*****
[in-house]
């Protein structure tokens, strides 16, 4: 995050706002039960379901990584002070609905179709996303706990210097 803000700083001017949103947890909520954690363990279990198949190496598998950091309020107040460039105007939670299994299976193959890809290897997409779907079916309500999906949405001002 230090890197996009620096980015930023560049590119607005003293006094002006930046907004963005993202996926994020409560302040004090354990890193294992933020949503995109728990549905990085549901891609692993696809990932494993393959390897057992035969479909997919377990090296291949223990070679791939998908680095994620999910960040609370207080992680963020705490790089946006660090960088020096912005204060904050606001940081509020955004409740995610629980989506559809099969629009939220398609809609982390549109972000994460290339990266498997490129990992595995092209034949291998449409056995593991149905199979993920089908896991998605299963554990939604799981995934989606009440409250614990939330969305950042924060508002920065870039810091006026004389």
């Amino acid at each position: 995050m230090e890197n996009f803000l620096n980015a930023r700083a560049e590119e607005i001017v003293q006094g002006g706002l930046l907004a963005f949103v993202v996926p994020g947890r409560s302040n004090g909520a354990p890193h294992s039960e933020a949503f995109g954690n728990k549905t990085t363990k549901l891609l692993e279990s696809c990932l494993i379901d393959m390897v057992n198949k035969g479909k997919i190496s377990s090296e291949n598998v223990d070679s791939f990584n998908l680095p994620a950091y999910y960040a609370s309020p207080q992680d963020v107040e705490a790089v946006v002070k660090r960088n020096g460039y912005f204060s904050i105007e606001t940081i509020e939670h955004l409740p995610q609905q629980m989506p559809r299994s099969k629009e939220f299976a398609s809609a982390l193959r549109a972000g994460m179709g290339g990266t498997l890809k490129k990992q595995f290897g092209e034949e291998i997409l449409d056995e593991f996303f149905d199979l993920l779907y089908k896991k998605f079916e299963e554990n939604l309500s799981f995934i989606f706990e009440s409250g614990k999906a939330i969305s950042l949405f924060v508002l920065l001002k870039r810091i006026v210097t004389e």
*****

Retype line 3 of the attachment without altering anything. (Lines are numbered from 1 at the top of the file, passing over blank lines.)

């Amino acid at each position: 995050m230090e890197n996009f803000l620096n980015a930023r700083a560049e590119e607005i001017v003293q006094g002006g706002l930046l907004a963005f949103v993202v996926p994020g947890r409560s302040n004090g909520a354990p890193h294992s039960e933020a949503f995109g954690n728990k549905t990085t363990k549901l891609l692993e279990s696809c990932l494993i379901d393959m390897v057992n198949k035969g479909k997919i190496s377990s090296e291949n598998v223990d070679s791939f990584n998908l680095p994620a950091y999910y960040a609370s309020p207080q992680d963020v107040e705490a790089v946006v002070k660090r960088n020096g460039y912005f204060s904050i105007e606001t940081i509020e939670h955004l409740p995610q609905q629980m989506p559809r299994s099969k629009e939220f299976a398609s809609a982390l193959r549109a972000g994460m179709g290339g990266t498997l890809k490129k990992q595995f290897g092209e034949e291998i997409l449409d056995e593991f996303f149905d199979l993920l779907y089908k896991k998605f079916e299963e554990n939604l309500s799981f995934i989606f706990e009440s409250g614990k999906a939330i969305s950042l949405f924060v508002l920065l001002k870039r810091i006026v210097t004389e």